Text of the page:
Healthy Classroom Celebrations:

Classrooms have many celebrations throughout the year from birthday celebrations to holiday parties. With these celebrations, often comes unhealthy food, which can contribute to unhealthy eating patterns. Check out this infographic, Food at School Parties, to better understand the impact of what one year of food at school parties can have on a child. However, with the help from teachers, parents, and school staff the focus can be shifted from unhealthy food to healthy fun. Check out this flier for ideas on healthy school celebrations .


Nutrition Standards for Foods:

Any food sold in school must:

  • Be a “whole grain-rich” grain product; or
  • Have as the first ingredient a fruit, a vegetable, a dairy product or a protein food; or
  • Be a combination food that contains at least ¼ cup of fruit and/or vegetable; or
  • Contain 10% of the Daily Value (DV) of one of the nutrients of public health concern in the 2010 Dietary Guidelines for Americans (calcium, potassium, vitamin D, or dietary fiber)

Foods must also meet several nutrient requirements:

Calorie limits

  • Snack items - Elementary Schools: ≤ 175 calories
  • Snack items - Middle & High Schools: ≤ 200 calories
  • Entrée items: ≤ 350 calories

Sodium limits

  • Snack items: ≤ 200 mg
  • Entrée items: ≤ 480 mg

Fat limits

  • Total fat: ≤ 35% of calories
  • Saturated fat: ≤ 10% of calories
  • Trans fat: zero grams

Sugar limit ≤ 35% of weight from total sugars in foods

Accompaniments

Accompaniments such as cream cheese, salad dressing and butter must be included in the nutrient profile as part of the food item sold. This helps control the amount of calories, fat, sugar and sodium added to foods.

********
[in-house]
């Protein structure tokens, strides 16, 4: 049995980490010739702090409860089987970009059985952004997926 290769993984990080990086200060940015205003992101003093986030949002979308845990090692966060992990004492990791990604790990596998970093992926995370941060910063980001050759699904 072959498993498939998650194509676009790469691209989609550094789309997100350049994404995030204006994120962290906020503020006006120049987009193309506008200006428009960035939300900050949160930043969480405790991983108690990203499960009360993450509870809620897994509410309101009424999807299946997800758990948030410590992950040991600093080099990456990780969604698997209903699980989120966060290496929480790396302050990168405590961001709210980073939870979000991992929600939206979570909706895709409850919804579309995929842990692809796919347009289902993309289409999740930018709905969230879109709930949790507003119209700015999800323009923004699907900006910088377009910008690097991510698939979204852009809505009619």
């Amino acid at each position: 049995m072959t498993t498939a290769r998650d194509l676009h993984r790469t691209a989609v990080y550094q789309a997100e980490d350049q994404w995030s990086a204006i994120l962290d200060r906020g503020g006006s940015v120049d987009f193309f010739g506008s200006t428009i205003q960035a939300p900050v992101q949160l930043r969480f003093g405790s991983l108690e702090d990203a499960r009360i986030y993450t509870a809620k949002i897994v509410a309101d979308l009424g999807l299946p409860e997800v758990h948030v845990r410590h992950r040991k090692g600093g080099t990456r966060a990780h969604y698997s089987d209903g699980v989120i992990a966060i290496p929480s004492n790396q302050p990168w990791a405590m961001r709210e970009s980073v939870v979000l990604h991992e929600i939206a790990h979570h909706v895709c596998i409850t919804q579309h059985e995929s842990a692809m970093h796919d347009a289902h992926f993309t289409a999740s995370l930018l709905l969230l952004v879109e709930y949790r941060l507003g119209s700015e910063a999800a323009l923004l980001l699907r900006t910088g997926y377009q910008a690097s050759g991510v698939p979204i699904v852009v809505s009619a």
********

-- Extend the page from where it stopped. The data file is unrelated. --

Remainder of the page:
Nutrient Standards for Beverages:

All schools may sell:

  • Plain water (with or without carbonation)
  • Unflavored low fat milk
  • Unflavored or flavored fat free milk and milk alternatives permitted by NSLP/SBP
  • 100% fruit or vegetable juice, and 100% fruit or vegetable juice diluted with water (with or without carbonation) and no added sweeteners

Elementary schools may sell up to 8-ounce portions, while middle and high schools may sell up to 12-ounce portions of milk and juice. There is no portion size limit for plain water.

Beyond this, the standards allow additional “no calorie” and “lower calorie” beverage options for high school students.

  • No more than 20-ounce portions of calorie-free, flavored water (with or without carbonation); and other flavored and/or carbonated beverages that are labeled to contain < 5 calories per 8 fluid ounces or ≤ 10 calories per 20 fluid ounces.
  • No more than 12-ounce portions of beverage with ≤ 40 calories per 8 fluid ounces, or ≤ 60 calories per 12 fluid ounces. Healthy Fundraisers
  • Food items that meet nutrition standards are not limited
  • The standards do not apply during non-school hours, on weekends and at off-campus fundraising events
  • The standards provide a special exemption for infrequent fundraisers that do not meet the nutrition standards. Each State agency is responsible for establishing the number of exempt fundraisers that may be held in schools each year.


Other Wellness Information Resources: